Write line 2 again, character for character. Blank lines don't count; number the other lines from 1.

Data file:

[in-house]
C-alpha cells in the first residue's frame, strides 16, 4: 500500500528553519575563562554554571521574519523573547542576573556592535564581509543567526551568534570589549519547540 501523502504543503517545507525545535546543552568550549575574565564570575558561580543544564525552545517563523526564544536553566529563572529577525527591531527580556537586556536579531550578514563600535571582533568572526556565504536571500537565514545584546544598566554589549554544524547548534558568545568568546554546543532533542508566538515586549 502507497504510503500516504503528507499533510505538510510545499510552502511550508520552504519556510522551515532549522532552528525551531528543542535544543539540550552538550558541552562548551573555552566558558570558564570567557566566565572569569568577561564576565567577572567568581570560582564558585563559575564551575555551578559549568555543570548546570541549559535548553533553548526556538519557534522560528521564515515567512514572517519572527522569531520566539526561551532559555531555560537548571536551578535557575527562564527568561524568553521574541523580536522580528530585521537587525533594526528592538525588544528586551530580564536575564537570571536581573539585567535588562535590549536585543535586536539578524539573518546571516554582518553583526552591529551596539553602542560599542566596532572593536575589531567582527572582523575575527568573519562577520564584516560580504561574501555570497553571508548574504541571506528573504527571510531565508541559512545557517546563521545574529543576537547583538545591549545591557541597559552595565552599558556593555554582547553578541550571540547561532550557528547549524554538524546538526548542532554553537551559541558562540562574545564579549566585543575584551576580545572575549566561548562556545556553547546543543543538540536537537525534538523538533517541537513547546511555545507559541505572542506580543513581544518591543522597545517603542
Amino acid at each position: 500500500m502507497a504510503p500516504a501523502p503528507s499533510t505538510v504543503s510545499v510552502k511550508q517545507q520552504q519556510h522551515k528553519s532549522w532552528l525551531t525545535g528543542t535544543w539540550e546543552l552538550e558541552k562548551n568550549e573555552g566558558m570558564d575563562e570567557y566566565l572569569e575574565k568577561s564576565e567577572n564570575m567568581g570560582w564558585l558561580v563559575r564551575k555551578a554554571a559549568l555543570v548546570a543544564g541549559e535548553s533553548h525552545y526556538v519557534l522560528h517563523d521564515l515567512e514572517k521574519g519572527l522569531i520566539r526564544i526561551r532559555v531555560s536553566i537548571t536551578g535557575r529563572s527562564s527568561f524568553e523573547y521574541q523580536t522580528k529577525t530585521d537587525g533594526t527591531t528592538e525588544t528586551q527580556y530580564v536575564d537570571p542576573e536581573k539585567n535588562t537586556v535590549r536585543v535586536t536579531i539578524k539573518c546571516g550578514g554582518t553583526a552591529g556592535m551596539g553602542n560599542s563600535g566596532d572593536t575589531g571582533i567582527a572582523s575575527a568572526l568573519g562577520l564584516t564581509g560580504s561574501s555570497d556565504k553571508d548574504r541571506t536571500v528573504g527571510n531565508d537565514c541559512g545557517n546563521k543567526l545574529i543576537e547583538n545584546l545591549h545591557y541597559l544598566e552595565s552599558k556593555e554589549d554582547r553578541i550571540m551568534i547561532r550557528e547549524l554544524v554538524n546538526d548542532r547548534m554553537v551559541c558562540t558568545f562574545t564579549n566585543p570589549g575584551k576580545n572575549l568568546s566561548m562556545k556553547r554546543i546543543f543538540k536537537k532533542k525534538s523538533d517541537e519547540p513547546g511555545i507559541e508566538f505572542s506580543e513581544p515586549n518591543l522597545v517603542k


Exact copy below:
C-alpha cells in the first residue's frame, strides 16, 4: 500500500528553519575563562554554571521574519523573547542576573556592535564581509543567526551568534570589549519547540 501523502504543503517545507525545535546543552568550549575574565564570575558561580543544564525552545517563523526564544536553566529563572529577525527591531527580556537586556536579531550578514563600535571582533568572526556565504536571500537565514545584546544598566554589549554544524547548534558568545568568546554546543532533542508566538515586549 502507497504510503500516504503528507499533510505538510510545499510552502511550508520552504519556510522551515532549522532552528525551531528543542535544543539540550552538550558541552562548551573555552566558558570558564570567557566566565572569569568577561564576565567577572567568581570560582564558585563559575564551575555551578559549568555543570548546570541549559535548553533553548526556538519557534522560528521564515515567512514572517519572527522569531520566539526561551532559555531555560537548571536551578535557575527562564527568561524568553521574541523580536522580528530585521537587525533594526528592538525588544528586551530580564536575564537570571536581573539585567535588562535590549536585543535586536539578524539573518546571516554582518553583526552591529551596539553602542560599542566596532572593536575589531567582527572582523575575527568573519562577520564584516560580504561574501555570497553571508548574504541571506528573504527571510531565508541559512545557517546563521545574529543576537547583538545591549545591557541597559552595565552599558556593555554582547553578541550571540547561532550557528547549524554538524546538526548542532554553537551559541558562540562574545564579549566585543575584551576580545572575549566561548562556545556553547546543543543538540536537537525534538523538533517541537513547546511555545507559541505572542506580543513581544518591543522597545517603542